Kabbash, P. & Buxton, W. (1995). The "Prince" Technique: Fitts’ Law and Selection Using Area Cursors. Proceedings of CHI'95, 273-279.

The “Prince” Technique:  Fitts’ Law and Selection Using Area Cursors

Paul Kabbash
William Buxton



In most GUIs, selection is effected by placing the point of the mouse-driven cursor over the area of the object to be selected.  Fitts’ law is commonly used to model such target acquisition, with the term A representing the amplitude, or distance, of the target from the cursor, and W the width of the target area.  As the W term gets smaller, the index of difficulty of the task increases.  The extreme case of this is when the target is a point.  In this paper, we show that selection in such cases can be facilitated if the cursor is an area, rather than a point.  Furthermore, we show that when the target is a point and the width of the cursor is W, that Fitts’ law still holds.  An experiment is presented and the implications of the technique are discussed for both 2D and 3D interfaces.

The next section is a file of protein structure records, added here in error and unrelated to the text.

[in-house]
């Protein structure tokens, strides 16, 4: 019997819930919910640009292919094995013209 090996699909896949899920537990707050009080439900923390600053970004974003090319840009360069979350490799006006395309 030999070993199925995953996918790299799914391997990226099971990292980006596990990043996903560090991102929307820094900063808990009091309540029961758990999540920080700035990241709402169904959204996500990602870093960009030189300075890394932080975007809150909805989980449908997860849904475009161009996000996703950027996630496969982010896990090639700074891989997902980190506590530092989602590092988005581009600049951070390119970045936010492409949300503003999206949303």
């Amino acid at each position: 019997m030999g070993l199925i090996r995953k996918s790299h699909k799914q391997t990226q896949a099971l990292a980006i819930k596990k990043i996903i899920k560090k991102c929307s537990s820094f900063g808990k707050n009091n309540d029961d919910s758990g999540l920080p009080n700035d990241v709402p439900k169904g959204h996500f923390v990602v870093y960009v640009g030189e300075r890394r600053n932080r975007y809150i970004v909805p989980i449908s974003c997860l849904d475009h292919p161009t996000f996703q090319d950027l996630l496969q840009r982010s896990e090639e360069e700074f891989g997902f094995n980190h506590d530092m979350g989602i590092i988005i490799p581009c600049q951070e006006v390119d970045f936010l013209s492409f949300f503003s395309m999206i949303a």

KEYWORDS: Input techniques, graphical user interfaces, Fitts’ law, haptic input.


Although the traditional method of selection in direct-manipulation systems is generally effective, there are certain conditions where it breaks down.  One of these is when the target is very small.  The extreme case of this is when the target is a point.  The reason for the problem can best be explained by Fitts’ law [3, 8], expressed as:
 ID = log2(A/W + 1). (1)
From this formulation we see that the index of difficulty (ID) of a target acquisition task is a function of the amplitude (A), or distance, of the target from the cursor, and the width of the target (W).  The index of difficulty rises as the width of the target gets smaller.


Figure 1:  Two typical “point” cursors.  Selection with conventional GUIs is literally “pointing,” for example, with the point of the arrow or the intersection point of the cross-hair.